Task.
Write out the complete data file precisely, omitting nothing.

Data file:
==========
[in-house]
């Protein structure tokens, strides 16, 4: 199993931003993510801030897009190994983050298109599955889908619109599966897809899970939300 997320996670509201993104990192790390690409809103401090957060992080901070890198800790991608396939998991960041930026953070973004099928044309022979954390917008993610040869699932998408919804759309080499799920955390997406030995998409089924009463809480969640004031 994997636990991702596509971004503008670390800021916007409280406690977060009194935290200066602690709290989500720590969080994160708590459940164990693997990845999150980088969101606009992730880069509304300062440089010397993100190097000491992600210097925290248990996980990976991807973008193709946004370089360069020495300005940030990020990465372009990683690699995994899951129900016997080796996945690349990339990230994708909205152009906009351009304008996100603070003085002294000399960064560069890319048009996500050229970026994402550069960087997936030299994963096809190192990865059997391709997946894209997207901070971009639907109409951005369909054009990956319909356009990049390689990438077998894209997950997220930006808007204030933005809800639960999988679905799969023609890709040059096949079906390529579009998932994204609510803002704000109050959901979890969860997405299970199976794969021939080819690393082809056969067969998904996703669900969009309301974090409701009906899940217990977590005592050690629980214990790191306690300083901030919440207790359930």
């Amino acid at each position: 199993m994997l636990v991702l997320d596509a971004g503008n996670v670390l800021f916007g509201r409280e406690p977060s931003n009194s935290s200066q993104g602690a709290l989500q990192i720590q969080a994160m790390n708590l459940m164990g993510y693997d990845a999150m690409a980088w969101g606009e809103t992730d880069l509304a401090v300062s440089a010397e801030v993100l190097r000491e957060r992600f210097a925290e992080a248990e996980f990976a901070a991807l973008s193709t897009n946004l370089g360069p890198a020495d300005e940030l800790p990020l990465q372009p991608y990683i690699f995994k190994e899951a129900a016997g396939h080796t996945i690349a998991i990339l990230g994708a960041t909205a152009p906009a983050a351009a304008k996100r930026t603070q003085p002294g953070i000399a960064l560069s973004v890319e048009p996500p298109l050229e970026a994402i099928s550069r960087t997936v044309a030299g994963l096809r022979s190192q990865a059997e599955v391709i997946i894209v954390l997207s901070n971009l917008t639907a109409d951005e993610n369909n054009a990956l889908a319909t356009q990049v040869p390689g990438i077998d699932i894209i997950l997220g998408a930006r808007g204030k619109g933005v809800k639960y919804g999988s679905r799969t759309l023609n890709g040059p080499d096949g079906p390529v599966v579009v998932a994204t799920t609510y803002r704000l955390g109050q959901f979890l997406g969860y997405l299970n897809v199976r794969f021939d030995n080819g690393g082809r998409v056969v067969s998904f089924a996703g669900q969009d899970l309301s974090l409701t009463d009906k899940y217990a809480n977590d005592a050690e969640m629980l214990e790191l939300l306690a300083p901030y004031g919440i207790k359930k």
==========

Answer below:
[in-house]
């Protein structure tokens, strides 16, 4: 199993931003993510801030897009190994983050298109599955889908619109599966897809899970939300 997320996670509201993104990192790390690409809103401090957060992080901070890198800790991608396939998991960041930026953070973004099928044309022979954390917008993610040869699932998408919804759309080499799920955390997406030995998409089924009463809480969640004031 994997636990991702596509971004503008670390800021916007409280406690977060009194935290200066602690709290989500720590969080994160708590459940164990693997990845999150980088969101606009992730880069509304300062440089010397993100190097000491992600210097925290248990996980990976991807973008193709946004370089360069020495300005940030990020990465372009990683690699995994899951129900016997080796996945690349990339990230994708909205152009906009351009304008996100603070003085002294000399960064560069890319048009996500050229970026994402550069960087997936030299994963096809190192990865059997391709997946894209997207901070971009639907109409951005369909054009990956319909356009990049390689990438077998894209997950997220930006808007204030933005809800639960999988679905799969023609890709040059096949079906390529579009998932994204609510803002704000109050959901979890969860997405299970199976794969021939080819690393082809056969067969998904996703669900969009309301974090409701009906899940217990977590005592050690629980214990790191306690300083901030919440207790359930």
């Amino acid at each position: 199993m994997l636990v991702l997320d596509a971004g503008n996670v670390l800021f916007g509201r409280e406690p977060s931003n009194s935290s200066q993104g602690a709290l989500q990192i720590q969080a994160m790390n708590l459940m164990g993510y693997d990845a999150m690409a980088w969101g606009e809103t992730d880069l509304a401090v300062s440089a010397e801030v993100l190097r000491e957060r992600f210097a925290e992080a248990e996980f990976a901070a991807l973008s193709t897009n946004l370089g360069p890198a020495d300005e940030l800790p990020l990465q372009p991608y990683i690699f995994k190994e899951a129900a016997g396939h080796t996945i690349a998991i990339l990230g994708a960041t909205a152009p906009a983050a351009a304008k996100r930026t603070q003085p002294g953070i000399a960064l560069s973004v890319e048009p996500p298109l050229e970026a994402i099928s550069r960087t997936v044309a030299g994963l096809r022979s190192q990865a059997e599955v391709i997946i894209v954390l997207s901070n971009l917008t639907a109409d951005e993610n369909n054009a990956l889908a319909t356009q990049v040869p390689g990438i077998d699932i894209i997950l997220g998408a930006r808007g204030k619109g933005v809800k639960y919804g999988s679905r799969t759309l023609n890709g040059p080499d096949g079906p390529v599966v579009v998932a994204t799920t609510y803002r704000l955390g109050q959901f979890l997406g969860y997405l299970n897809v199976r794969f021939d030995n080819g690393g082809r998409v056969v067969s998904f089924a996703g669900q969009d899970l309301s974090l409701t009463d009906k899940y217990a809480n977590d005592a050690e969640m629980l214990e790191l939300l306690a300083p901030y004031g919440i207790k359930k």